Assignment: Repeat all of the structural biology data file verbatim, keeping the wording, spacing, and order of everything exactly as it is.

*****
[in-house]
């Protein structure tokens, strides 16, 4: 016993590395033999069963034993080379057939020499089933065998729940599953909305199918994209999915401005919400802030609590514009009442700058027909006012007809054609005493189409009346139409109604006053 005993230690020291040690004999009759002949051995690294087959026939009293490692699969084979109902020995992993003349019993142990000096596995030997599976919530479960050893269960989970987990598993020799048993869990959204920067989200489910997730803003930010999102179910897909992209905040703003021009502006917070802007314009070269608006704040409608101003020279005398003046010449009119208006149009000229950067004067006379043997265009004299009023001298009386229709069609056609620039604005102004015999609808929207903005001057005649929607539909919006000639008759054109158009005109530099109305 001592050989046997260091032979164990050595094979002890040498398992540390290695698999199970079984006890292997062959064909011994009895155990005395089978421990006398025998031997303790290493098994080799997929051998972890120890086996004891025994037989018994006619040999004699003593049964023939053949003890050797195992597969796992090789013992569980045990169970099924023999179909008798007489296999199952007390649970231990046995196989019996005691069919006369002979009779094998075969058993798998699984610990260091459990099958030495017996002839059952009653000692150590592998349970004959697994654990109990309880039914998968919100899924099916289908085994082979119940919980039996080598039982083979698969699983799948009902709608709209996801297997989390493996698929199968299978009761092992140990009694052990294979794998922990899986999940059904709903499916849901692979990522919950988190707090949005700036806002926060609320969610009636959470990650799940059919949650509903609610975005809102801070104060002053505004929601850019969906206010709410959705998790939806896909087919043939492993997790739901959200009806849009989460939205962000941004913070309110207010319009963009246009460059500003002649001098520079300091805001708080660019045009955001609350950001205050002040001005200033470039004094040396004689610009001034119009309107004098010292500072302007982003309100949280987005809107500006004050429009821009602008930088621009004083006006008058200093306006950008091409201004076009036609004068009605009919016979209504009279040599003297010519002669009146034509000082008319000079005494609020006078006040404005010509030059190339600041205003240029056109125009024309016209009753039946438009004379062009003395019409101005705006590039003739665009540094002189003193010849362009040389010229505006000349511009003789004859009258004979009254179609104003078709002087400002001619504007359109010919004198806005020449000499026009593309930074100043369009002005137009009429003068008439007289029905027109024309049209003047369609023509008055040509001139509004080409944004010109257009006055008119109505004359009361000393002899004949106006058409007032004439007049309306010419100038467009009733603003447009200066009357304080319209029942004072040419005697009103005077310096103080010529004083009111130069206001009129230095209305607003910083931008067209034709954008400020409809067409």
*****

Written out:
[in-house]
């Protein structure tokens, strides 16, 4: 016993590395033999069963034993080379057939020499089933065998729940599953909305199918994209999915401005919400802030609590514009009442700058027909006012007809054609005493189409009346139409109604006053 005993230690020291040690004999009759002949051995690294087959026939009293490692699969084979109902020995992993003349019993142990000096596995030997599976919530479960050893269960989970987990598993020799048993869990959204920067989200489910997730803003930010999102179910897909992209905040703003021009502006917070802007314009070269608006704040409608101003020279005398003046010449009119208006149009000229950067004067006379043997265009004299009023001298009386229709069609056609620039604005102004015999609808929207903005001057005649929607539909919006000639008759054109158009005109530099109305 001592050989046997260091032979164990050595094979002890040498398992540390290695698999199970079984006890292997062959064909011994009895155990005395089978421990006398025998031997303790290493098994080799997929051998972890120890086996004891025994037989018994006619040999004699003593049964023939053949003890050797195992597969796992090789013992569980045990169970099924023999179909008798007489296999199952007390649970231990046995196989019996005691069919006369002979009779094998075969058993798998699984610990260091459990099958030495017996002839059952009653000692150590592998349970004959697994654990109990309880039914998968919100899924099916289908085994082979119940919980039996080598039982083979698969699983799948009902709608709209996801297997989390493996698929199968299978009761092992140990009694052990294979794998922990899986999940059904709903499916849901692979990522919950988190707090949005700036806002926060609320969610009636959470990650799940059919949650509903609610975005809102801070104060002053505004929601850019969906206010709410959705998790939806896909087919043939492993997790739901959200009806849009989460939205962000941004913070309110207010319009963009246009460059500003002649001098520079300091805001708080660019045009955001609350950001205050002040001005200033470039004094040396004689610009001034119009309107004098010292500072302007982003309100949280987005809107500006004050429009821009602008930088621009004083006006008058200093306006950008091409201004076009036609004068009605009919016979209504009279040599003297010519002669009146034509000082008319000079005494609020006078006040404005010509030059190339600041205003240029056109125009024309016209009753039946438009004379062009003395019409101005705006590039003739665009540094002189003193010849362009040389010229505006000349511009003789004859009258004979009254179609104003078709002087400002001619504007359109010919004198806005020449000499026009593309930074100043369009002005137009009429003068008439007289029905027109024309049209003047369609023509008055040509001139509004080409944004010109257009006055008119109505004359009361000393002899004949106006058409007032004439007049309306010419100038467009009733603003447009200066009357304080319209029942004072040419005697009103005077310096103080010529004083009111130069206001009129230095209305607003910083931008067209034709954008400020409809067409």